Engadget reviews Amazon’s tiny-screen Kindle Fire: Sluggish, clunky, too limiting and restricted – November 14, 2011

PC Magazine reviews Apple iOS 5: The best phone and tablet OS, Editors’ Choice – October 15, 2011
The Guardian reviews Apple iPad 2: Ahead of the pack – March 25, 2011
The Telegraph reviews Apple iPad 2: Does everything better; now’s the perfect time to join the iPad club – March 25, 2011
Computerworld reviews Apple’s iPad 2: ‘The Holy Grail of computing’ – March 16, 2011
Ars Technica reviews Apple iPad 2: Big performance gains in a slimmer package
Associated Press reviews Apple iPad 2: Apple pulls further ahead – March 10, 2011
PC Mag reviews Apple iPad 2: The tablet to get; Editors’ Choice – March 10, 2011
Associated Press reviews Apple iPad 2: Apple pulls further ahead – March 10, 2011
PC Mag reviews Apple iPad 2: The tablet to get; Editors’ Choice – March 10, 2011
Pogue reviews Apple iPad 2: Thinner, lighter, and faster transforms the experience – March 10, 2011
Baig reviews Apple iPad 2: Second to none – March 10, 2011

24 Comments

  1. When your going against your biggest competition, would you not compare its performance first and think “how are people not going to notice this?” back to the drawing board (can you do that one kindle?)

  2. “Amazon has plastered over the Google design until not a speck of it is left showing.”

    That ain’t necessarily a bad thing….

    “It needs a lot more polish; if you’re used to an iPad.”

    Now, _that’s_ true of just about everything.

  3. Those who are unfamiliar with the iPad or who want something smaller and cheaper will probably bite on the Fire or the Nook Color. Most of those people will probably regret the purchase when they have an opportunity to compare.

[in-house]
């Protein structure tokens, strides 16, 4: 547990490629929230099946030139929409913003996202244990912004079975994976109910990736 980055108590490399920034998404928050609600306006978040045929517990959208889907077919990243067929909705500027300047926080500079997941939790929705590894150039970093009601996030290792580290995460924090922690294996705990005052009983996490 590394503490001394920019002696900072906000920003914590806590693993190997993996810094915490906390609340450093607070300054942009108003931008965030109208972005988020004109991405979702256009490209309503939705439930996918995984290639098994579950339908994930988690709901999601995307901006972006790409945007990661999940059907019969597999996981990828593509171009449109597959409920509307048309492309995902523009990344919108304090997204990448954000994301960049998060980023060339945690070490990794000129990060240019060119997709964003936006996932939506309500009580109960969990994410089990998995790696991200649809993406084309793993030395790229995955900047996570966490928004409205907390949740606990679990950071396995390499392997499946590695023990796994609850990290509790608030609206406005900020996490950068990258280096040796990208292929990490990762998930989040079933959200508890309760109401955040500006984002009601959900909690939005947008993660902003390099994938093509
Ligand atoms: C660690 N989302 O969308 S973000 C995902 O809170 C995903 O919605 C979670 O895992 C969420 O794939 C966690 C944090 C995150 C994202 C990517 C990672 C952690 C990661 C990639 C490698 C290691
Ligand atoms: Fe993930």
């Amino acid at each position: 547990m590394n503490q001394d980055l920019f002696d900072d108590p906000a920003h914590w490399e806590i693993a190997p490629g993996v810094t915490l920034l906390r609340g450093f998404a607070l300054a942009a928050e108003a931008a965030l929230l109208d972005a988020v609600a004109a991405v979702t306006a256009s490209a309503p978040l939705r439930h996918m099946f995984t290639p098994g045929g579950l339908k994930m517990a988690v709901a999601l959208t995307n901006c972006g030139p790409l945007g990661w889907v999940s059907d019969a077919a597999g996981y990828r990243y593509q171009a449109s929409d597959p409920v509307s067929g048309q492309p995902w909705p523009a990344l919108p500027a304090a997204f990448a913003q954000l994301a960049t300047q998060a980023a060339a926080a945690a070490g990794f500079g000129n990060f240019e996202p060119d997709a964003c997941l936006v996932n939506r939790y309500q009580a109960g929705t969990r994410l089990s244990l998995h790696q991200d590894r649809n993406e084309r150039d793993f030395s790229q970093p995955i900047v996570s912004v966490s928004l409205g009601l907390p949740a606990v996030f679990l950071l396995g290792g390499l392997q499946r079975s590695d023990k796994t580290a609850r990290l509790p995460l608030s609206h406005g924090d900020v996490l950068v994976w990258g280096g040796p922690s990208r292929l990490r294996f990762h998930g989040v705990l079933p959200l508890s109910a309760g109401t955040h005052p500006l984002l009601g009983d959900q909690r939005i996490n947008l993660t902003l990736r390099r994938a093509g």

I am of the opinion that a well-engineered 7″ tablet (i.e., one designed by Apple) would be a good thing. It could be more limited than the 9.7″ iPad 2 and still offer a lot of value to many people.

  4. Not looking like Android is a good thing. More limited functionality for a $200 price tag is an acceptable trade-off. However, “sluggish, ornery, unpolished” is VERY bad.

    If it’s more limited in functionality, it should be BOTH less expensive and “snappy” in performance. And it should be easier to make what’s available more “polished.” It should have the advantages the more limited less expensive Palm Pilot had over Newton MessagePad.

    But Kindle Fire sounds disappointing.

  5. One only needs to witness the tremendous financial success of Microsoft – with its endlessly crappy and derivative products – to know that there are plenty of idiots out there who will buy one of these devices based on the price and little else.

    1. I’m not necessarily arguing against you, very often cheap crap will outsell quality, but I think the success of MS is a more complicated story. When you look at just consumer purchases in the US Apple is doing quite well selling laptops. Where MS got very lucky was that MS Windows became a de facto standard for business and businesses bought most computers. It wasn’t a question of whether Mac OS (or Be OS or Linux or Unix or anything else) was better than MS Windows. Businesses were using Windows and to integrate with businesses you needed windows. In a way, the requirement to run windows pushed the market towards cheap crap. If you were a purchasing agent you only needed a box that ran MS Office. The second requirement was that it be cheap.